The general rule that the promisee may assign any right has some exceptions—for example, when the promisor’s obligation would be materially changed. Of course the contract itself may prohibit assignment, and sometimes statutes preclude it. Knowing how to make the assignment effective and what the consequences of the assignment are on others is worth mastering. When, for example, does the assignee not stand in the assignor’s shoes? When may a future right be assigned?
Duties, as well as rights, may be transferred to third parties. Most rights (promises) contained in contracts have corresponding duties (also expressed as promises). Often when an entire contract is assigned, the duties go with it; the transferee is known, with respect to the duties, as the delegatee. The transferor himself does not necessarily escape the duty, however. Moreover, some duties are nondelegable, such as personal promises and those that public policy require to be carried out by a particular official. Without the ability to assign rights and duties, much of the modern economy would grind to a halt.
The parties to a contract are not necessarily the only people who acquire rights or duties under it. One major category of persons acquiring rights is third-party beneficiaries. Only intended beneficiaries acquire rights under the contract, and these are of two types: creditor and donee beneficiaries. The rules for determining whether rights have been conferred are rather straightforward; determining whether rights can subsequently be modified or extinguished is more troublesome. Generally, as long as the contract does not prohibit change and as long as the beneficiary has not relied on the promise, the change may be made.
- The Dayton Country Club offered its members various social activities. Some members were entitled, for additional payment, to use the golf course, a coveted amenity. Golfing memberships could not be transferred except upon death or divorce, and there was a long waiting list in this special category; if a person at the top of the list declined, the next in line was eligible. Golfing membership rules were drawn up by a membership committee. Magness and Redman were golfing members. They declared bankruptcy, and the bankruptcy trustee sought, in order to increase the value of their debtors’ estates, to assume and sell the golfing memberships to members on the waiting list, other club members, or the general public, provided the persons joined the club. The club asserted that under relevant state law, it was “excused from rendering performance to an entity other than the debtor”—that is, it could not be forced to accept strangers as members. Can these memberships be assigned?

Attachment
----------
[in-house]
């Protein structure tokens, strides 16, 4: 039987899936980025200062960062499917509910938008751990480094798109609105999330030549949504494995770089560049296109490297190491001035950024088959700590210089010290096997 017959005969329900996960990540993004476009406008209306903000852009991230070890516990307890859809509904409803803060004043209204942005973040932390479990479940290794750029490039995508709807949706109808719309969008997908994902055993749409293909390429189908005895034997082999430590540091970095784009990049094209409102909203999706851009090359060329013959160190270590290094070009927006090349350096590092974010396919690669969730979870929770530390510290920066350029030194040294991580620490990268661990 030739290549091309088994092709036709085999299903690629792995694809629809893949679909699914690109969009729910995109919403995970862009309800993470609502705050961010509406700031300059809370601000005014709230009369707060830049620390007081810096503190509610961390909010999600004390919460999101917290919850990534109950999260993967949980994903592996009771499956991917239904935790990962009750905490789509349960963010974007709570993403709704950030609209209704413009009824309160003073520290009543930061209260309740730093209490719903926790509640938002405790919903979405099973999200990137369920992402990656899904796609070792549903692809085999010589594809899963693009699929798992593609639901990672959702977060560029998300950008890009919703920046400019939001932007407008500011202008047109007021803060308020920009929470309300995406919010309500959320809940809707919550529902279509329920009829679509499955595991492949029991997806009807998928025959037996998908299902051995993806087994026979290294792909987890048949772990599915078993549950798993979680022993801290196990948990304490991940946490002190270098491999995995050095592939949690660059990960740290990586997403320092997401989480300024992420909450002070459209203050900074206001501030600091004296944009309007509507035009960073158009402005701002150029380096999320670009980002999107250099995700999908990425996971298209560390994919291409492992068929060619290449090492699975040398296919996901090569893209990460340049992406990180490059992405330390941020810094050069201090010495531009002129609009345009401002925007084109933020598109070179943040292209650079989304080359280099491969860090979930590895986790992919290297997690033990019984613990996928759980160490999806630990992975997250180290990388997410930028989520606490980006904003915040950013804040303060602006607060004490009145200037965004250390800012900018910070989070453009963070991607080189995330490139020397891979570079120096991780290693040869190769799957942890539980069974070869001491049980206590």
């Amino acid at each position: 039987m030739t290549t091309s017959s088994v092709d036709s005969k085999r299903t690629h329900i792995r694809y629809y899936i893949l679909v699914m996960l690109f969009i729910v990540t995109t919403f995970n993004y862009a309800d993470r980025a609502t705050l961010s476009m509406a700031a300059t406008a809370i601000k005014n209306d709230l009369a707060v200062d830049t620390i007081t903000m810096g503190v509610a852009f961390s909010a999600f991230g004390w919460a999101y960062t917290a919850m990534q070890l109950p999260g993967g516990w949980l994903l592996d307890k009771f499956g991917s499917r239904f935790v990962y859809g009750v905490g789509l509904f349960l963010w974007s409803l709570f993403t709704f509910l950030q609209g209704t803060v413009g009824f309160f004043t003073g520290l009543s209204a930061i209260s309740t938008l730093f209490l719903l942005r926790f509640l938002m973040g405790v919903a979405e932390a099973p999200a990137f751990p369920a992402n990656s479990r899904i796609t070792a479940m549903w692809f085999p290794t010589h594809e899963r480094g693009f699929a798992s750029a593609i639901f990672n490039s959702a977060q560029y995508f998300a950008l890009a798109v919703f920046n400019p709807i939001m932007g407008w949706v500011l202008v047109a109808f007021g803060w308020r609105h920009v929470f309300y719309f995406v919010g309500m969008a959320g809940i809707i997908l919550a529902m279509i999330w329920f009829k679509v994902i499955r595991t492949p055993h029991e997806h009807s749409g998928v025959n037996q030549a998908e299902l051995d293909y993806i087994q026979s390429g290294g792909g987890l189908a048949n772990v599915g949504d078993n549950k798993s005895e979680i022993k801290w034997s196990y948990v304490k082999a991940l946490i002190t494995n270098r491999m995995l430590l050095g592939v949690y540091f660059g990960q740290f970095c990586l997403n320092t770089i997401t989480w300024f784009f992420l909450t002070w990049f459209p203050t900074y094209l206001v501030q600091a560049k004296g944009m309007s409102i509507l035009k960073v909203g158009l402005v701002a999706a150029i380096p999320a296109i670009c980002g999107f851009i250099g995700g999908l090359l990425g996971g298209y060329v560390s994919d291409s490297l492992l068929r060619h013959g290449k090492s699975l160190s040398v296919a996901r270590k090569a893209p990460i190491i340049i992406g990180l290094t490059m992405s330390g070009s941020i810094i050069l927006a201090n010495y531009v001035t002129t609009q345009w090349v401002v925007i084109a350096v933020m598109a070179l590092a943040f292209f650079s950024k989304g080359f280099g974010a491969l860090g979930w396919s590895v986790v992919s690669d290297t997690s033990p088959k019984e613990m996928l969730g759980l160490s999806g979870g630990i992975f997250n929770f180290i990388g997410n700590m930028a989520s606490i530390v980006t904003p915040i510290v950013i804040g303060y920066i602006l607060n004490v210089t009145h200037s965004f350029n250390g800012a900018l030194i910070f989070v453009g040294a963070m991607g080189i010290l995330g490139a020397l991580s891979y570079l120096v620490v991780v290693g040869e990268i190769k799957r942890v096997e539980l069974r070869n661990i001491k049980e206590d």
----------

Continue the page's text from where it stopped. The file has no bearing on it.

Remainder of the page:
- Tenant leased premises in Landlord’s shopping center, agreeing in the lease “not to assign, mortgage, pledge, or encumber this lease in whole or in part.” Under the lease, Tenant was entitled to a construction allowance of up to $11,000 after Tenant made improvements for its uses. Prior to the completion of the improvements, Tenant assigned its right to receive the first $8,000 of the construction allowance to Assignee, who, in turn, provided Tenant $8,000 to finance the construction. Assignee notified Landlord of the assignment, but when the construction was complete, Landlord paid Tenant anyway; when Assignee complained, Landlord pointed to the nonassignment clause. Assignee sued Landlord. Who wins?Aldana v. Colonial Palms Plaza, Inc., 591 So.2d 953 (Fla. Ct. App., 1991).
- Marian contracted to sell her restaurant to Billings for $400,000. The contract provided that Billings would pay $100,000 and sign a note for the remainder. Billings sold the restaurant to Alice, who agreed to assume responsibility for the balance due on the note held by Marian. But Alice had difficulties and declared bankruptcy. Is Billings still liable on the note to Marian?
- Yellow Cab contracted with the Birmingham Board of Education to transport physically handicapped students. The contract provided, “Yellow Cab will transport the physically handicapped students of the School System…and furnish all necessary vehicles and personnel and will perform all maintenance and make all repairs to the equipment to keep it in a safe and efficient operating condition at all times.”